It's (somehow still) alive!
A lot was happening about 24,000 years ago. Humanity may have been busy first arriving and settling in North America while enjoying hot new trends like artistic pottery and counting. Meanwhile, somewhere in Siberia, a microscopic critter called a bdelloid rotifer succumbed to the extreme cold of the ongoing Ice Age and went into a state of cryogenic sleep in the permafrost — where it rested until a rude awakening this month.
That was when a team of Russian, European, and American scientists thawed out the 24,000-year-old animal and watched as it sprang to life, reproducing and multiplying as if nothing had happened, according to research published Monday in the journal Current Biology.
Aside from the remarkably long time that the little rotifer spent dormant, the discovery is important because it demonstrates that multicellular lifeforms can in fact be frozen into a cryogenic sleep — and actually survive at the other end, as CNET notes.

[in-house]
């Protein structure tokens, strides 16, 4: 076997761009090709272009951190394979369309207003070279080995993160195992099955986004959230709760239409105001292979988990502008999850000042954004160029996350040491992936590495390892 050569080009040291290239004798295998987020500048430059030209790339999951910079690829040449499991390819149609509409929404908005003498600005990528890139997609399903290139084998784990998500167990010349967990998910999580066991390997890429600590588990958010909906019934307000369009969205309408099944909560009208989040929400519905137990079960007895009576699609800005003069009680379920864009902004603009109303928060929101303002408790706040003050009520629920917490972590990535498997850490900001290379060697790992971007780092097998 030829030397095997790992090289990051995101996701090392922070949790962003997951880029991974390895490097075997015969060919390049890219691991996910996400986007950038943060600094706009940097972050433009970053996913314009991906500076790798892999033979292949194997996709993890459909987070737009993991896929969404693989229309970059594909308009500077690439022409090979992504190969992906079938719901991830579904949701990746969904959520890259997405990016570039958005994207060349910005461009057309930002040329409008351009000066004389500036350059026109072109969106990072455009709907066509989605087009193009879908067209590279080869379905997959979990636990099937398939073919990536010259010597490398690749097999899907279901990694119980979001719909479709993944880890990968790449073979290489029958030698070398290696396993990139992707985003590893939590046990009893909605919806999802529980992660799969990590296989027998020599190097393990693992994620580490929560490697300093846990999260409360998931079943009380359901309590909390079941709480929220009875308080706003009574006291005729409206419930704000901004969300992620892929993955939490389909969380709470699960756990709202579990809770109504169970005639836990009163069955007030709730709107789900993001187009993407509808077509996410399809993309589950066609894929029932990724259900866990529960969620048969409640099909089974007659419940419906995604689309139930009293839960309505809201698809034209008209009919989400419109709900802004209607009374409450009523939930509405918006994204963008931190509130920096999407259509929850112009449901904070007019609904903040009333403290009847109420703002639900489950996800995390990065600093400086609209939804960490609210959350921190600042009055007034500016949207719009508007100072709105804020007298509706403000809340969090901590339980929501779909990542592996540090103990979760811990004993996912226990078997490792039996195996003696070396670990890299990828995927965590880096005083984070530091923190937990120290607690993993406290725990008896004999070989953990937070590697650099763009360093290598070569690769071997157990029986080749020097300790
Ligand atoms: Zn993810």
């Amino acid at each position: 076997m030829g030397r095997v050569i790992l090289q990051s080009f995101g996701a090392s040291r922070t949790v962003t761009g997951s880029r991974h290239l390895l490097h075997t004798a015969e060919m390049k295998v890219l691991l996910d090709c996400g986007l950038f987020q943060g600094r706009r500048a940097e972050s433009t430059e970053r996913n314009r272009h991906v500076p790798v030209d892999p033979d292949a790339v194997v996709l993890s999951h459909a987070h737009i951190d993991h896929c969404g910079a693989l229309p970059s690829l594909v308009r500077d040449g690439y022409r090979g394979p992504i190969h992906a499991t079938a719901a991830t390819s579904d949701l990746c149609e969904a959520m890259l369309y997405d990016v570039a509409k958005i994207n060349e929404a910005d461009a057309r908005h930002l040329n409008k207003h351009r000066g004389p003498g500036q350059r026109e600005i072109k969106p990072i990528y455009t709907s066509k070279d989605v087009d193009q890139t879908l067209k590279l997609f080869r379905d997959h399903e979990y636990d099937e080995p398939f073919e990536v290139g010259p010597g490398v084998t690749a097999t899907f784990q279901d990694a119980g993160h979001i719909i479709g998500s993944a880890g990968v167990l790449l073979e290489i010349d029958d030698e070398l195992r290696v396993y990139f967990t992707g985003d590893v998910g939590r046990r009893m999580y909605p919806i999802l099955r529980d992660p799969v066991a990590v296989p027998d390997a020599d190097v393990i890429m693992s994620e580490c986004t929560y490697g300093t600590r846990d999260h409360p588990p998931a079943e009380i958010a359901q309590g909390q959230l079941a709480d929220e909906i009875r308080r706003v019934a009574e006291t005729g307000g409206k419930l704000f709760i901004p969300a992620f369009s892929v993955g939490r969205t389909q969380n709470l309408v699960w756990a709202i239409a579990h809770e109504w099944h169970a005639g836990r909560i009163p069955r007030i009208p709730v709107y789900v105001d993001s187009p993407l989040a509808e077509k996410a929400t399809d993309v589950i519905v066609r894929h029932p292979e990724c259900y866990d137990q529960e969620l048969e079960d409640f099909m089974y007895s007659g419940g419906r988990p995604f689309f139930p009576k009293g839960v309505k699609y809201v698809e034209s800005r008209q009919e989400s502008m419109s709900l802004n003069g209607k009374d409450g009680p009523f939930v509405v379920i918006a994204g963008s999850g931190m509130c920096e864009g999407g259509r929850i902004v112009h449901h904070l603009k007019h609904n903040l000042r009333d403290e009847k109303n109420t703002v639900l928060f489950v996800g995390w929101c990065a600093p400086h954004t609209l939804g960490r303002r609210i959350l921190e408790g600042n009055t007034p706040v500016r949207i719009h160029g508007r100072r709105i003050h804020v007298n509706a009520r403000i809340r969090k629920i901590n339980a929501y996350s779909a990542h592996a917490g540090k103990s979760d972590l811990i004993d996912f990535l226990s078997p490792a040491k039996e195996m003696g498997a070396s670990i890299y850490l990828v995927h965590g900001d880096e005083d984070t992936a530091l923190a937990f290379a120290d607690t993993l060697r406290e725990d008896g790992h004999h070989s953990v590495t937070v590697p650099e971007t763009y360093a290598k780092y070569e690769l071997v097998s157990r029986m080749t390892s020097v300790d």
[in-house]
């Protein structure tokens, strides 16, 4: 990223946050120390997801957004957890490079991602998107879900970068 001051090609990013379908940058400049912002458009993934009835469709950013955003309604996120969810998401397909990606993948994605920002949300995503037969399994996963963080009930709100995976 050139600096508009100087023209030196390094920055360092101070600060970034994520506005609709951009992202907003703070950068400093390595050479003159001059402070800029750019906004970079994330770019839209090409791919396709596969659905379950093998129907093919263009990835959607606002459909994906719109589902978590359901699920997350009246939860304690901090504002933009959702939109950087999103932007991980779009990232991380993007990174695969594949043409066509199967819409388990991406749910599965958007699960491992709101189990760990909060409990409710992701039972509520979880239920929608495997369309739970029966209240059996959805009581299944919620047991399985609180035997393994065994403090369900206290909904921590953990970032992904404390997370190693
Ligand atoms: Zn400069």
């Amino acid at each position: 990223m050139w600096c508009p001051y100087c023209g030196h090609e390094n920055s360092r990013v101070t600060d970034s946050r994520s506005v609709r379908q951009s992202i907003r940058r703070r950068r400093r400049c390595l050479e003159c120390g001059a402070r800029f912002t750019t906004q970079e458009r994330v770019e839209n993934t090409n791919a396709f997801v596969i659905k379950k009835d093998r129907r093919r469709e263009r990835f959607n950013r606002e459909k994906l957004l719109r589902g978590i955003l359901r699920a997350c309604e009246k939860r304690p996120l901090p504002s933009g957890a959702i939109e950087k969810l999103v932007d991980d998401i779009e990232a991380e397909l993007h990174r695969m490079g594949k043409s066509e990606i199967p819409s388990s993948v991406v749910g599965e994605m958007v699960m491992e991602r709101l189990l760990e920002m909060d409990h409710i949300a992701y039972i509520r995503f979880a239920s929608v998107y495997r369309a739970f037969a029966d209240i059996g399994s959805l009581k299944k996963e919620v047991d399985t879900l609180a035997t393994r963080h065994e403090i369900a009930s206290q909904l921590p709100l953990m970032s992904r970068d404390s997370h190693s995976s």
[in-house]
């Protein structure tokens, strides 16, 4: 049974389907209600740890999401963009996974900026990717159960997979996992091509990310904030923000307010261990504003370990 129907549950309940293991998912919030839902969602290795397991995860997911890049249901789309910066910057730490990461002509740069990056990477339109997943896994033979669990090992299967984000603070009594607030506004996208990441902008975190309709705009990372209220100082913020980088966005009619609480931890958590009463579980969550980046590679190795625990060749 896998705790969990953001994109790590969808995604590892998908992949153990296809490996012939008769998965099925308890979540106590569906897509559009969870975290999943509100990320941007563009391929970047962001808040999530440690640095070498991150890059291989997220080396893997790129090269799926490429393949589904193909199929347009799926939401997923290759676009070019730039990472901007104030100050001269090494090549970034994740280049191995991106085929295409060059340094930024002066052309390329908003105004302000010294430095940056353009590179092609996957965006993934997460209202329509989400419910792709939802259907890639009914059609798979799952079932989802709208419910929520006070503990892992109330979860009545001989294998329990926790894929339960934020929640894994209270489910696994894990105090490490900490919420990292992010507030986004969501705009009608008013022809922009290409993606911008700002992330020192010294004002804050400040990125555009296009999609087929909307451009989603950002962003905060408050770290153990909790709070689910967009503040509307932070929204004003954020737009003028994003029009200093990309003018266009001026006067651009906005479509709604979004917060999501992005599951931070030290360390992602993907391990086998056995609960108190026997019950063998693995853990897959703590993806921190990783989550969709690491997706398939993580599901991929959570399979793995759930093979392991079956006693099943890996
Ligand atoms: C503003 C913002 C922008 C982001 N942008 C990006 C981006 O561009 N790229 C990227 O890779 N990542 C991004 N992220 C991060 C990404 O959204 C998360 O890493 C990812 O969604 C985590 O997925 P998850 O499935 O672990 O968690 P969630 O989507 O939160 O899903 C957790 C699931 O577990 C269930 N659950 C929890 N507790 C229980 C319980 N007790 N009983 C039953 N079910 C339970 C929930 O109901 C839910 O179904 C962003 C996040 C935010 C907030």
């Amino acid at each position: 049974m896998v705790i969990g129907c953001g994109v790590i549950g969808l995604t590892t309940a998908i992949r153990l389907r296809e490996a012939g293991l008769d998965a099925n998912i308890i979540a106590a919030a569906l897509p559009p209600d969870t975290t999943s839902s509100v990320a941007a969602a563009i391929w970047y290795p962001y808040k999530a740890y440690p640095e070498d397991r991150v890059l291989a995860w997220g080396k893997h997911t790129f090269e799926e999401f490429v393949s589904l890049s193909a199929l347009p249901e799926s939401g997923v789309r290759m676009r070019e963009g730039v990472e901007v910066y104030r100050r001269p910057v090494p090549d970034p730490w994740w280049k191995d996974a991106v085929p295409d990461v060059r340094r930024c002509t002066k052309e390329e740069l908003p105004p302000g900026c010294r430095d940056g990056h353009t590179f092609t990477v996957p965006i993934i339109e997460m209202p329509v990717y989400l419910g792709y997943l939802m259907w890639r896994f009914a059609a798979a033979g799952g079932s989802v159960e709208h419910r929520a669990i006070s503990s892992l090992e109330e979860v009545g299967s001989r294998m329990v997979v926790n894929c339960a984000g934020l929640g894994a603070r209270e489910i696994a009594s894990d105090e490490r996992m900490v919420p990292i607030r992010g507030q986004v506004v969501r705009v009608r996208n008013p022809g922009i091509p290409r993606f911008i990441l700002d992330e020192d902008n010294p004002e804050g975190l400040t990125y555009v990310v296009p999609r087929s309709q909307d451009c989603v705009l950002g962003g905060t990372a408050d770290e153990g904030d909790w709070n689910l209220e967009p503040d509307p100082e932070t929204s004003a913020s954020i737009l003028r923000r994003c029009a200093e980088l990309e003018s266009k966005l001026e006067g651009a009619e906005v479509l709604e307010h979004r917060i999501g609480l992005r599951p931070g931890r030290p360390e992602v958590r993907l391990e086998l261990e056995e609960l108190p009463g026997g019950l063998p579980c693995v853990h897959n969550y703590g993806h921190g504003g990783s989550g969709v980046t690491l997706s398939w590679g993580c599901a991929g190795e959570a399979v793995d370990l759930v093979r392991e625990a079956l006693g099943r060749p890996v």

"Our report is the hardest proof as of today that multicellular animals could withstand tens of thousands of years in cryptobiosis, the state of almost completely arrested metabolism," study coauthor Stas Malavin, a soil cryology researcher at Russia's Institute of Physiochemical and Biological Problems in Soil Science, said in a press blurb.
Other organisms, like mosses and some plants, have survived permafrost as well, but the process gets trickier as the lifeform gets more complex. After awakening the first rotifer, the researchers froze and thawed dozens more to try and understand how it could actually survive for so long — eventually uncovering the biological mechanism that allows rotifers to survive the buildup of internal ice crystals.
"The takeaway is that a multicellular organism can be frozen and stored as such for thousands of years and then return back to life — a dream of many fiction writers," Malavin said in the release.
"Of course, the more complex the organism, the trickier it is to preserve it," he added. "For mammals, it's not currently possible. Yet, moving from a single-celled organism to an organism with a gut and brain, though microscopic, is a big step forward."
More on permafrost: That Story About the Ancient Frozen Worms Might Be Bologna
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